The first stop out of the Mazatlán area was Sayulita. We have been on the road for two months and are a little amazed that we haven’t made it further. Oh well, timeline, shmimeline. The landscape changed dramatically about 45 minutes into our drive south. Everything became more green and lush with fields of sugar cane and blue agave. Once we turned west towards the coast, we swear it looked like rolling Italian hillside.
The connection from our Baja Ferry ride friend for camping in Sayulita was a little vague. However, an awesome hand drawn map and Eric’s directional ability got us there. We arrived in town and squeezed Pedro along cobblestone streets packed with people, cars and golf carts. The town circles around the main square and we eventually reached a huge hill to climb; here, more maneuvering. At the top we had to let a group of men pass on a golf cart on the small one lane road, a word we will use loosely. Eric had the feeling that we needed to talk to them and it turns out they were the guests staying at the house we were looking for. They gave us directions to the place and were kind enough to let us park. Those type of travel feelings and connections are not to be ignored!
Sayulita itself was a funky little town, with a surfer, artsy vibe. It was full of foreign visitors but also a large amount of Mexican vacationers as well. The place was pretty expensive due to the tourism but we found a super affordable and delicious taco stand we ate at both nights. We spent the days on the beach and met some great people. Jason and Stephanie graciously opened up their little apartment in town to us after meeting us for a short while on the beach. The men staying in the house where we were parked invited us in the use their pool, drink some beers and shower the last day. The hospitality of the people we run into never ceases to amaze us. We bumped into two women who we had quickly met on the ferry from La Paz. They are traveling under www.wetravel2help.org and we hope to meet up again and give them a ride as we get further south.
Our drive out of Sayulita was overcast with the type of dense fog that causes the valley below to disappear. The Mexico most people think of is much less characteristic of the landscape we saw that morning. The town of Tequila was only a 20 minute detour off of our route so we stopped for a tequila purchase, of course. The town was quaint with small streets and pretty squares. We passed Guadalajara on the outskirts, not wanting to brave the larger city and headed straight to Lake Chapala and our destination of Ajijic.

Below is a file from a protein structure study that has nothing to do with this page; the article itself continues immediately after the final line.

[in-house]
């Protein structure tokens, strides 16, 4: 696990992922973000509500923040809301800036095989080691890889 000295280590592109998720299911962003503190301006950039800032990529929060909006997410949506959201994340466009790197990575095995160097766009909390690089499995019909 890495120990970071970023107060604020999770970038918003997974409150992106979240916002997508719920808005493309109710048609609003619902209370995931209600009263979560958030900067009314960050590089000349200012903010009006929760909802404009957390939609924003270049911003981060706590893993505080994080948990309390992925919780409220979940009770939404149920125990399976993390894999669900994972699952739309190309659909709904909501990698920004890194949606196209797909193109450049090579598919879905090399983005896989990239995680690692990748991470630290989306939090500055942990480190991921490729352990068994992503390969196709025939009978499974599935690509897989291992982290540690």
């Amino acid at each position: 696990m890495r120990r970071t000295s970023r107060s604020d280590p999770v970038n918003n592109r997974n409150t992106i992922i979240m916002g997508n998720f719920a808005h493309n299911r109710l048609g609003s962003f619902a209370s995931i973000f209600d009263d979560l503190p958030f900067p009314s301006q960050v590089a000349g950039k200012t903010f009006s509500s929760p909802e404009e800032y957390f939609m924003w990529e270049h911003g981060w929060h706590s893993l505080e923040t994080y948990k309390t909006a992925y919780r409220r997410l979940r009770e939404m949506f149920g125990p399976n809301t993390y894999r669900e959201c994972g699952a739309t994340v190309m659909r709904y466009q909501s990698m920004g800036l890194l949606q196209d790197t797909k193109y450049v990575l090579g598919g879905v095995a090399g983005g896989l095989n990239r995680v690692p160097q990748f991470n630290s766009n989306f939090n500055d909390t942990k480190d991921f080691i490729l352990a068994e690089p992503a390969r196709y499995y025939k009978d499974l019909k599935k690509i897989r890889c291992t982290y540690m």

The experience of Ajijic was wonderful and challenging. Gabby and Matt, our friends in Colorado, were kind enough to ask her family if we could stay as we passed through the area. When we arrived the Ramos family opened up their home to us and treated us like old friends. We had amazing meals cooked by her mother, Rosa, her brother Hualit showed us around the town, and we got to meet several family members. The only reason why I say the visit was a challenge was the language barrier of very limited English and our Spanish level. However, even though we were nervous in the beginning it turned out to be such a great visit and opportunity for us to practice, practice, practice. After two days we felt as if our brains would explode, but again, that’s a good thing as we continue to push to learn the language better every day. The town was colorful and lively and we would love to go back someday.
While we haven’t used Lonely Planet guides for travel advice or locations, we enjoy reading the quick histories of the places we visit if they are available in the book. Pátzcuaro was our last stop before heading for Mexico City. The small town has a colonial feel, as if we found the place in the mountains of Spain. We wandered around the two main squares in town, explored the large market and caught up on the blog a bit at a peaceful camp spot on the edge of town. When you can enjoy eight delicious street tacos and leave a generous tip for a total of $2 it’s hard not to fall in love with a place. The buildings in the center of town were all painted white with red accents and the area is widely known for different artisanal skills, with goods to purchase from all of the surrounding towns. The difference of culture and climate that comes with travelling inland and increasing elevation was interesting. We truly enjoyed the more traditional and historic feel to the area and thought it was a great contrast to the coastal experience.
Mexico City is up next on our radar. What better than a ’82 chinook to drive through a city of 20 million people.